Our Lady of Pontmain
On January 17, 1871, Paris was besieged; two-thirds of the country was in the power of the Germans. The battle of Le Mans had laid Mayenne and Brittany open to the invaders. In this time of direst trouble, prayer was rising from different parts of France as from one heart and from one voice, most earnestly near that spot where the invader’s next attack was expected. This spot was Laval, chief town of Mayenne.
Then it was that Pontmain, a hamlet of some five hundred inhabitants, was to become for ever memorable, because of the heavenly favour bestowed upon it that night. Even its geographical position on the borderland between Brittany and Mayenne was to assume historical importance. Seen by the light of the celestial drama about to be enacted above it, it was to appear as a sentinel guarding Brittany.
The four children who were visited by Our Lady that evening were Joseph Barbedette aged 10, and his brother Eùgene aged 12, Francoise Richer aged 11, and Jeanne-Marie Lebrosse aged 9. The two boys had been helping their father in the barn when the eldest, Eùgene, walked over towards the door to look out. As he gazed at the star studded sky he noticed one area practically free of stars above a neighbouring house. Suddenly he saw an apparition of a beautiful Lady smiling at him. Their father saw nothing except three large bright stars forming a triangle in the sky, but Joseph also sees the Lady!
There is nothing to it, declare the parents, and the boys are to get on with work and then come in for supper. After a quick meal, the boys still see the beautiful Lady, so the Sisters of the school are called. Again, they see nothing. The Blessed Virgin Mary smiled constantly and remained motionless in the same position until 9 p.m. The children, parish priest and parishioners have gathered together, Father Guerin commences to pray the Rosary with them. At this moment the Lady becomes larger and the stars on Her cloak multiply and a lighted banner is unfurled under Her feet. Later, the two girls from a local school, Francoise Richer and Jeanne Marie LeBosse, were brought and could also see the Lady, while a growing crowd of sixty adults had gathered.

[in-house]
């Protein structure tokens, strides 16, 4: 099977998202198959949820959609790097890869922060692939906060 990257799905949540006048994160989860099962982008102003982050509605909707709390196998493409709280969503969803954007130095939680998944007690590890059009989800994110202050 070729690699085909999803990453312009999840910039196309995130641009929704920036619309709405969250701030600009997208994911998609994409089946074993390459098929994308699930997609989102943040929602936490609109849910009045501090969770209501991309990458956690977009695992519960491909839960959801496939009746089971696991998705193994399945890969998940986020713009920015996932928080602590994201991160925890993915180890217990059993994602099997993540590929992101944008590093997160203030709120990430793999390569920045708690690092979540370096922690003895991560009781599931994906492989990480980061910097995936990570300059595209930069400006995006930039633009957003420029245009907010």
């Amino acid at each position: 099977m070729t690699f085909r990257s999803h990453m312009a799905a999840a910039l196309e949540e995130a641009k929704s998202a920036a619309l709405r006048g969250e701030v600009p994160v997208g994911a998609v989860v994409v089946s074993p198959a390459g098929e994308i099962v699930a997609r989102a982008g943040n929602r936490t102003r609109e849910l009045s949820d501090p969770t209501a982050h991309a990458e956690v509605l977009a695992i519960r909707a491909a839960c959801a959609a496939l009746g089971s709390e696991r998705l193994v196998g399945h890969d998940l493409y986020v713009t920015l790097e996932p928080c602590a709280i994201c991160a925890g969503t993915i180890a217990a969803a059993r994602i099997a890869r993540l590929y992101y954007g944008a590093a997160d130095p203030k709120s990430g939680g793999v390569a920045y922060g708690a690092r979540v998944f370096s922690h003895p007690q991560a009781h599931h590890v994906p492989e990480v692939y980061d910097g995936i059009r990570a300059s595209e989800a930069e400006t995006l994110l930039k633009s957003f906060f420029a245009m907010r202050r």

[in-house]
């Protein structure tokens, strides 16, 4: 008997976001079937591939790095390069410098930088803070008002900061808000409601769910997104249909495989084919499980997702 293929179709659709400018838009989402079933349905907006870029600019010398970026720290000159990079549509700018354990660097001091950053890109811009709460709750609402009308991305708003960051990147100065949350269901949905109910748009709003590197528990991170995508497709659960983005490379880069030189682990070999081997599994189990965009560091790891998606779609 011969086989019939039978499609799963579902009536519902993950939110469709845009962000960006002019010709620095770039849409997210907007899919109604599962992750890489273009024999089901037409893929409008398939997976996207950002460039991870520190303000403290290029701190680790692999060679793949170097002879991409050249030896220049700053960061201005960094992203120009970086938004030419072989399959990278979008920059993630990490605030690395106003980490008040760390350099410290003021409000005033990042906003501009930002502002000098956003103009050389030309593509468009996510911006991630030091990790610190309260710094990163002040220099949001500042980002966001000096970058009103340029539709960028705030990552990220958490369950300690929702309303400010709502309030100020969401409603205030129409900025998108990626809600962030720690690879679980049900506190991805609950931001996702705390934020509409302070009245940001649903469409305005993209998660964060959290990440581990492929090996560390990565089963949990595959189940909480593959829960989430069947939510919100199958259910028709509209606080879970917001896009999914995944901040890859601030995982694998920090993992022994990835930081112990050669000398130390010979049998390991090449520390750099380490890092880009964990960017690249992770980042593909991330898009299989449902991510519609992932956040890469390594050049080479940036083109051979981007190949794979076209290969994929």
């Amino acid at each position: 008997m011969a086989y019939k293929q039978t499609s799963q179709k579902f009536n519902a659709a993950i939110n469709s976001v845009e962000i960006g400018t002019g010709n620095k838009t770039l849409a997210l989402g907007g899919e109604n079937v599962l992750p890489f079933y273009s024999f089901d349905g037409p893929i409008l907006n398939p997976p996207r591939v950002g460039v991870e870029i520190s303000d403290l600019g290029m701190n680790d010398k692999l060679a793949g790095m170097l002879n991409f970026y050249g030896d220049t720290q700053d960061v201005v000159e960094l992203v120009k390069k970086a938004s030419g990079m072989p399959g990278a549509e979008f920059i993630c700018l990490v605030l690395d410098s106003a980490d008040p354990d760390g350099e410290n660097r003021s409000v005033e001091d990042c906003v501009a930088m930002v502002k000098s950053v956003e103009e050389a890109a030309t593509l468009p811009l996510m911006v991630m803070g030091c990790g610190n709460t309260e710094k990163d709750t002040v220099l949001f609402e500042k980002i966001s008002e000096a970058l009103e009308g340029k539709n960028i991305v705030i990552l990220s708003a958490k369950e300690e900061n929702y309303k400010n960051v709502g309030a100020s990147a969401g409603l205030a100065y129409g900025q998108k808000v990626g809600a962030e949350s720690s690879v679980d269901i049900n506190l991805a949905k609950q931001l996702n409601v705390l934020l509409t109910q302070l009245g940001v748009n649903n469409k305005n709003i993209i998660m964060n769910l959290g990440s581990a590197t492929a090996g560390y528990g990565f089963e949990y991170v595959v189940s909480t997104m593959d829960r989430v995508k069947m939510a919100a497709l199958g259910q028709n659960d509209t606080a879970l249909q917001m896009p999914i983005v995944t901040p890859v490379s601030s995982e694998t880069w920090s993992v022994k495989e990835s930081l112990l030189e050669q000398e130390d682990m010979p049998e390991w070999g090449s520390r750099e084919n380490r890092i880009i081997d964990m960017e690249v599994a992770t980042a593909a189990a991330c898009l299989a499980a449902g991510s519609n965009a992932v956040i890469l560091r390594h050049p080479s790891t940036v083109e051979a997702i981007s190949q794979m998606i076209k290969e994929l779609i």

Joseph Barbadette, afterwards became a priest of the Congregation of the Oblates of Mary Immaculate (while his brother Eùgene became a secular priest, and Jeanne-Marie Lebossé, became a nun.) Joseph described the apparition as follows:
“In the air, seven or eight metres above Augustin Guidecoq’s house, I saw a woman of extraordinary beauty. She appeared to be young—about eighteen or twenty years of age—and tall of stature. She was clad in a garment of deep blue. When we were told to describe exactly the shade of this blue, we could only do so by comparing it to balls of indigo such as laundresses use for rinsing linen. Her dress was covered with gold stars, pentagonal in form, all of the same size, and brilliant, but without emitting rays. They were not very numerous, and seemed to be scattered over the blue without regard to method. The blue garment was ample, showing certain strongly marked folds, and without girdle or compression of any kind from neck to the feet. The sleeves were ample and long, falling over the hands. On the feet, which the dress left uncovered, were chaussons of the same blue as the dress, and ornamented with gold bows. On the head was a black veil half covering the forehead, concealing the hair and ears, and falling over the shoulders. Above this was a gold crown resembling a diadem, higher in front than elsewhere, and widening out at the sides. A red line, from five to six millimetres wide, encircled the crown at about the middle. The hands were small and extended toward us as in the ‘miraculous medal,’ but without emitting rays. The face was slightly oval. To the freshness of youth was added the most exquisite delicacy of feature and of tint, the complexion being pale rather than otherwise. Smiles of ineffable sweetness played about the mouth. The eyes, of unutterable tenderness, were fixed on us. I give up further attempting to describe the beautiful figure of her who looked down upon us and smiled. Like a true mother, she seemed happier in looking at us than we in contemplating her.”